The race was on. Midwest Real Estate Services rehabbed a massive six-project, 767-unit portfolio of low-income rental units in Ohio with lightning speed—at the rate of eight units a week. Do the math. flat equals a whopping 40 units a week.
“It was all about speed,” says Bill Heifner, president of Renier Construction, the Columbus, Ohio-based contractor that led the charge. “Get in, get the punch list completed, and get back out.”
Midwest purchased the portfolio from The Wallick Cos. in March 2006 after a two-year acquisition and financing process. The '70s-era buildings, scattered throughout six cities in Ohio, were built under the HUD 236 program and later received project-based Section 8 funding. Midwest participated in HUD's decoupling program, which allows Section 236 interest reduction payments to be decoupled from the prepaid HUD mortgage and applied to the new mortgage. The owner received new Housing Assistance Payment contracts from HUD and agreed to keep the properties affordable for the next 20 years. Midwest received state bond inducements and low-income housing tax credits.
“We were running on three different freeways trying to get this deal closed—dealing with HUD, the state of Ohio, and the Ohio Financing Agency,” says Thomas Lusk, principal of Columbus, Ohio-based Midwest. “This transaction was very complicated; not everyone can put all the pieces together.”
Yet, for Midwest, the complications had just begun. With financing in hand, the firm started its next task—renovating the 767 units while temporarily relocating the residents (95 percent of the units were occupied). The properties, the largest being the 272-unit Wildwood Village Apartments in Columbus, needed updated kitchens and baths. So Midwest embarked on an ambitious plan to renovate five units across the six locations per week, spending $14,000 per unit for new kitchens and baths, plus new roofs, windows, and HVAC systems where needed. AGAINST THE CLOCK For the plan to succeed, Midwest needed to find a general contractor that could handle such a tall work order. Enter Renier, a commercial contractor with project management know-how. Renier developed a tight construction plan: The renovation team arrived on a family's doorstep at 8 a.m. Monday morning, moved the family to a hotel by 9 a.m., and completely renovated the unit in time for the family to return by 4 p.m. Friday. “The plan had to be choreographed and rehearsed, and when you pulled the trigger, you had to go in a hurry,” Heifner says.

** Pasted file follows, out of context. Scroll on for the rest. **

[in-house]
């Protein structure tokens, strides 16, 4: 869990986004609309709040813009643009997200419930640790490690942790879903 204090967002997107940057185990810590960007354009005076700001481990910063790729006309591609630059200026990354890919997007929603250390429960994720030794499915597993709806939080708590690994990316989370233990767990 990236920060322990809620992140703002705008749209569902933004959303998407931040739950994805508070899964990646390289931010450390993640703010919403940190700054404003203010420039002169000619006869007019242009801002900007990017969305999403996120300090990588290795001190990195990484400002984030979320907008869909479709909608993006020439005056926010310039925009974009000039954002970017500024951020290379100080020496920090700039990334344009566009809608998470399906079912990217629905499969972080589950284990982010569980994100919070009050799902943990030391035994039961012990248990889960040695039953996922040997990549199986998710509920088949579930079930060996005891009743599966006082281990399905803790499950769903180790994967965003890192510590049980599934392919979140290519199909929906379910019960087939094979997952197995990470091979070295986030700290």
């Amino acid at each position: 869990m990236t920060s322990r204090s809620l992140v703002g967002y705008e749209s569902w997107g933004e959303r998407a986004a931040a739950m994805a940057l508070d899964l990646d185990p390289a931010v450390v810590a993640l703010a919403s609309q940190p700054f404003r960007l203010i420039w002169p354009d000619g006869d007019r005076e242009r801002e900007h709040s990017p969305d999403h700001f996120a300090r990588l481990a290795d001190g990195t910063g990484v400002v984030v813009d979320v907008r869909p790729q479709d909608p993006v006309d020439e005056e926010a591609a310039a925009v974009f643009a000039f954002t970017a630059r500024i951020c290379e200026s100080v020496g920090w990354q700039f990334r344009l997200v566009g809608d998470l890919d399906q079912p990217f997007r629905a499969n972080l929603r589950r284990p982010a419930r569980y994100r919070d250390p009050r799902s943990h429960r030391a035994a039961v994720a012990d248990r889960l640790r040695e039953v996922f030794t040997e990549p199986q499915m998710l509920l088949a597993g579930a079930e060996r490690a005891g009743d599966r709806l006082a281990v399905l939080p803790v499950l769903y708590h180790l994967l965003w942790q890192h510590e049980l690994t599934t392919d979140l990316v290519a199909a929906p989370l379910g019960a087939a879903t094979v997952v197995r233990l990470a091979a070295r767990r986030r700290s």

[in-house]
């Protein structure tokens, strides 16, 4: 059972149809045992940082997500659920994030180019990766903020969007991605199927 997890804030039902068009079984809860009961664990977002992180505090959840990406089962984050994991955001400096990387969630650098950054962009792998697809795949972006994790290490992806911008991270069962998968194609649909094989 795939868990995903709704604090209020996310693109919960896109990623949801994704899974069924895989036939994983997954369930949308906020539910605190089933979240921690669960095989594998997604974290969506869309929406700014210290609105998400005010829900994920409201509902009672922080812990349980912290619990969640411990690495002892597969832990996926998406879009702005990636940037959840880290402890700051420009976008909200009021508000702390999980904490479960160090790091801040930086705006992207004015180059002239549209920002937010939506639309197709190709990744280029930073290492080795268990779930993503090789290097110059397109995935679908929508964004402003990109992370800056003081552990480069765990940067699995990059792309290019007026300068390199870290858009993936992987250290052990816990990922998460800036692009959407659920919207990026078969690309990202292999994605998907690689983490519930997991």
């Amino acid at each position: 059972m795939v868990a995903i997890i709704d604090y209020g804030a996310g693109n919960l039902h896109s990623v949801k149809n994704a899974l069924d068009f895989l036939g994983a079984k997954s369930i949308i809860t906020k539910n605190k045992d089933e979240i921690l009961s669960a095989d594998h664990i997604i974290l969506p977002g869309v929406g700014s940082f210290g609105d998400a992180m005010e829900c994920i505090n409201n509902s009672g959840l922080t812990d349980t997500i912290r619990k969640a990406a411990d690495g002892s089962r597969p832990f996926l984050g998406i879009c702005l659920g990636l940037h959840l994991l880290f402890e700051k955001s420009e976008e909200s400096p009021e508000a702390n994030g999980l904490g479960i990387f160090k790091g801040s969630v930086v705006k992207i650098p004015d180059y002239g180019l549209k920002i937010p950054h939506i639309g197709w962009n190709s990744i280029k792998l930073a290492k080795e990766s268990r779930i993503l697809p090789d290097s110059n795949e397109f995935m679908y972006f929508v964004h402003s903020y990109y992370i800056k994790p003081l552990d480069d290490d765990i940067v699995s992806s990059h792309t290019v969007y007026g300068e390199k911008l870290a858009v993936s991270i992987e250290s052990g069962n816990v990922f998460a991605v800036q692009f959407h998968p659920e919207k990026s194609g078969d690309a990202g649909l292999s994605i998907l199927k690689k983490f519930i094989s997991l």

The crew closely followed the meticulous work schedule. On Monday, they gutted the bathrooms, kitchens, and utility rooms. On Tuesday, they completed structural corrections and installed new tubs and HVAC systems. All cabinets and kitchen sinks were installed on Wednesday, and on Thursday, the flooring and painting were completed. That left Friday free to install appliances and clean up.